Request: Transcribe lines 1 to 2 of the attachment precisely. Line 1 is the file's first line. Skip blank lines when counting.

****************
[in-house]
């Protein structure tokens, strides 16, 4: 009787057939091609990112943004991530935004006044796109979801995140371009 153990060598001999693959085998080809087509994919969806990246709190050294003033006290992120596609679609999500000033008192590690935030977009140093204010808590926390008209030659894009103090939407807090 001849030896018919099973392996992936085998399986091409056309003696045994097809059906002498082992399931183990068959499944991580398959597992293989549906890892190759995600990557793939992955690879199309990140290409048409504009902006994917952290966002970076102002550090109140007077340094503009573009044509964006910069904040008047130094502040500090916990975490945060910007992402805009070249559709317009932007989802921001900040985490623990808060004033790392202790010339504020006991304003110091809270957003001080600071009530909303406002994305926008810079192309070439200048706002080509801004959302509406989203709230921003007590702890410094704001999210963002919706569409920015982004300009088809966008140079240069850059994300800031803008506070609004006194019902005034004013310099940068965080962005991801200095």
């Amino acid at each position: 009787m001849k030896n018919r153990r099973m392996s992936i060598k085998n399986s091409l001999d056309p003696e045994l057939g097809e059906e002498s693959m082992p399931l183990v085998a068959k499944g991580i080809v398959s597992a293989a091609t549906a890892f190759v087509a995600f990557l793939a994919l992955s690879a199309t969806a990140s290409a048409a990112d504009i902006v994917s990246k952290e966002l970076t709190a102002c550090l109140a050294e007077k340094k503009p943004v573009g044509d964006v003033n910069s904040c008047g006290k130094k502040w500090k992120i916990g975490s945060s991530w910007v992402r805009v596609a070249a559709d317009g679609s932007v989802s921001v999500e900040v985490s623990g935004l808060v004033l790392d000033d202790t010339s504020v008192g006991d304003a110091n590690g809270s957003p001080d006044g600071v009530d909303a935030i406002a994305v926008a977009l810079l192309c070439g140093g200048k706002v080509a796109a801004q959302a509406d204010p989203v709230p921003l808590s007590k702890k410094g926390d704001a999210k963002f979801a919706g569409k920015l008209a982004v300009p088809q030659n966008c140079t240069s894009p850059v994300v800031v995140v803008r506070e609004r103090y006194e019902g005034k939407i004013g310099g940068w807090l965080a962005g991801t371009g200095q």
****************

[in-house]
């Protein structure tokens, strides 16, 4: 009787057939091609990112943004991530935004006044796109979801995140371009 153990060598001999693959085998080809087509994919969806990246709190050294003033006290992120596609679609999500000033008192590690935030977009140093204010808590926390008209030659894009103090939407807090 001849030896018919099973392996992936085998399986091409056309003696045994097809059906002498082992399931183990068959499944991580398959597992293989549906890892190759995600990557793939992955690879199309990140290409048409504009902006994917952290966002970076102002550090109140007077340094503009573009044509964006910069904040008047130094502040500090916990975490945060910007992402805009070249559709317009932007989802921001900040985490623990808060004033790392202790010339504020006991304003110091809270957003001080600071009530909303406002994305926008810079192309070439200048706002080509801004959302509406989203709230921003007590702890410094704001999210963002919706569409920015982004300009088809966008140079240069850059994300800031803008506070609004006194019902005034004013310099940068965080962005991801200095």